Whistleblower bill back in the Sejm

12 June 2024 | Knowledge, News

On 23 May, the Sejm (the lower house of the Polish Parliament) passed a bill on the protection of whistleblowers. This is yet another version of this document, which we have previously written about here. At the beginning of June, senators presented their amendments to the bill. The Sejm wants whistleblowing to cover abuses in the field of labour law, while the Senate thinks this is unnecessary. We summarise what has changed from the previous versions, what needs special attention and what amendments the Senate has made.

Common internal whistleblowing procedure for group companies

Following numerous requests from employers’ organisations, MPs decided to modify the rules on the implementation of the whistleblowing procedure in companies belonging to a single group.

Under the original version of the bill, only private companies with between 50 and 249 employees were allowed to establish common rules for the acceptance and verification of internal reports and the conduct of an investigation, provided that they ensured compliance of the procedures with the act.

In the course of parliamentary work, this possibility has also been extended to private entities that are members of a group of companies (within the meaning of the Competition and Consumer Protection Act of 16 February 2007).

In practice, such an amendment means that a single internal reporting procedure can be developed and implemented for use in all group companies.

Whistleblowing can also cover labour law issues

Another important change proposed by the Sejm was the extension of the closed list of areas in which whistleblowers can report violations to include labour law.

This may be important in the context of policies against bullying, discrimination and unequal treatment in employment that many employers have in place.

If the bill extends to employment law, employers will need to undertake a thorough review of any internal policies in this area and bring any existing policies into line with the whistleblowing and whistleblower protection policy.

Changes to definitions and scope of application of whistleblower provisions

The bill fine-tunes the glossary of statutory terms.

For example, the definition of a person associated with a whistleblower has been changed. Previously, this was a person who might suffer retaliation, including a colleague or family member of the whistleblower. Now, however, the circle of family members has been limited to persons referred to in Article 115 § 11 of the Criminal Code of 6 June 1997 – (Journal of Laws of 2024, item 17).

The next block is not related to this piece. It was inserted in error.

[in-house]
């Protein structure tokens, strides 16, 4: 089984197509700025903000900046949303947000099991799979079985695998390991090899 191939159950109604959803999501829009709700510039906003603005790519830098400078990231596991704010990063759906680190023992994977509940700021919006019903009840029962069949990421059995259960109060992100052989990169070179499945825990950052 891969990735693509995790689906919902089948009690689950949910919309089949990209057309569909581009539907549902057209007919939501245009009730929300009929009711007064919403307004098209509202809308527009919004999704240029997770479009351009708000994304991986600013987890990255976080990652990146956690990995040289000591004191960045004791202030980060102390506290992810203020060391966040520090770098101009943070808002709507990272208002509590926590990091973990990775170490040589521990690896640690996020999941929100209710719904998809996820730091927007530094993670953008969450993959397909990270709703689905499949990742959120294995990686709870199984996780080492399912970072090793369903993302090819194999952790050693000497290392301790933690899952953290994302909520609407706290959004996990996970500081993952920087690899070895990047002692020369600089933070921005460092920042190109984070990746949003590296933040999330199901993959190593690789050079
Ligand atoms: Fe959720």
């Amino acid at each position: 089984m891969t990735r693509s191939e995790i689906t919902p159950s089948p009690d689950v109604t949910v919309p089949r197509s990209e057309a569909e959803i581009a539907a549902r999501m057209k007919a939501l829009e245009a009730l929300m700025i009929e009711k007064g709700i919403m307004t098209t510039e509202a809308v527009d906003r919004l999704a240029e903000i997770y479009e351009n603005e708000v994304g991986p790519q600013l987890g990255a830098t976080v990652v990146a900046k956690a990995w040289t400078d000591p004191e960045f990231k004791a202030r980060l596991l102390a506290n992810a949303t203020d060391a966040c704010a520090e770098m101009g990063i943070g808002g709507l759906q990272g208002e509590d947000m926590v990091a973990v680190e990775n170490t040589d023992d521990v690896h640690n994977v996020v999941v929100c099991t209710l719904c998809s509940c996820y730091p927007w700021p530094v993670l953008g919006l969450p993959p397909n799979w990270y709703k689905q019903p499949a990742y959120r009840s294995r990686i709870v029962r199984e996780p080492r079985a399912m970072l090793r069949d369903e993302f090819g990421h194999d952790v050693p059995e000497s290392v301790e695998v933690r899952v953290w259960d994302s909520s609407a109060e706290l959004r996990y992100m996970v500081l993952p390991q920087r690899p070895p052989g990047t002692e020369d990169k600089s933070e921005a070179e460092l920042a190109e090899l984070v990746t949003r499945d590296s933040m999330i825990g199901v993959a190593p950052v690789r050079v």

Therefore, only the following should be considered as family members associated with the whistleblower:

  • Spouse
  • Ascendants
  • Descendants
  • Siblings
  • Relatives in the same line or degree
  • Adoptees and their spouses
  • Life partners

The range of cases in which the whistleblower provisions will not apply has been extended.

Indeed, in accordance with the latest bill, the Whistleblowers Act will not be applicable not only to information covered by the provisions on the protection of classified information, but also to other information that under generally applicable laws is not subject to disclosure for reasons of public security.

Senate proposes changes for employers

The Senate has tabled a total of five amendments to the Whistleblowers Act. The most important one concerns the removal of labour law as an area where whistleblowers could report violations.

The senators took into account the fact that the Directive, which is being transposed into Polish law, does not mention labour law in the list of areas in which violations must be reported under the whistleblower protection provisions.

The senators believe that the Directive deliberately excluded this area of law. This is because EU labour law, including the Polish Labour Code, contains a number of guarantees protecting employees who disclose violations of the law, i.e. the aforementioned protection against bullying, discrimination or unequal treatment in employment.

The bill, together with the proposed amendments, will return to the Sejm for a vote. If the Sejm approves the Senate’s labour law amendment and the President of the Republic of Poland signs the bill into law, the above-mentioned obligations of employers to implement an internal whistleblowing and whistleblower protection procedure or the need to review internal anti-bullying and anti-discrimination procedures, will no longer apply.

When will the legislation come into force

In accordance with the bill, the new regulations would enter into force three months after their publication. The exceptions would be the provisions of Article 5(4), Article 25(1)(8) and Chapter 4, which would come into force six months after their promulgation.

The Act does not provide guidance on how to deal with internal whistleblowing procedures that businesses have put in place. There is no doubt that if such documents are found to be in any way inconsistent with the Whistleblowers Act, they will have to be repealed.

Any questions? Contact us

Angelika Stańko

Urszula Wójcik

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Angelika Stańko

Angelika Stańko

Attorney-at-law / Senior Associate / Labour Law

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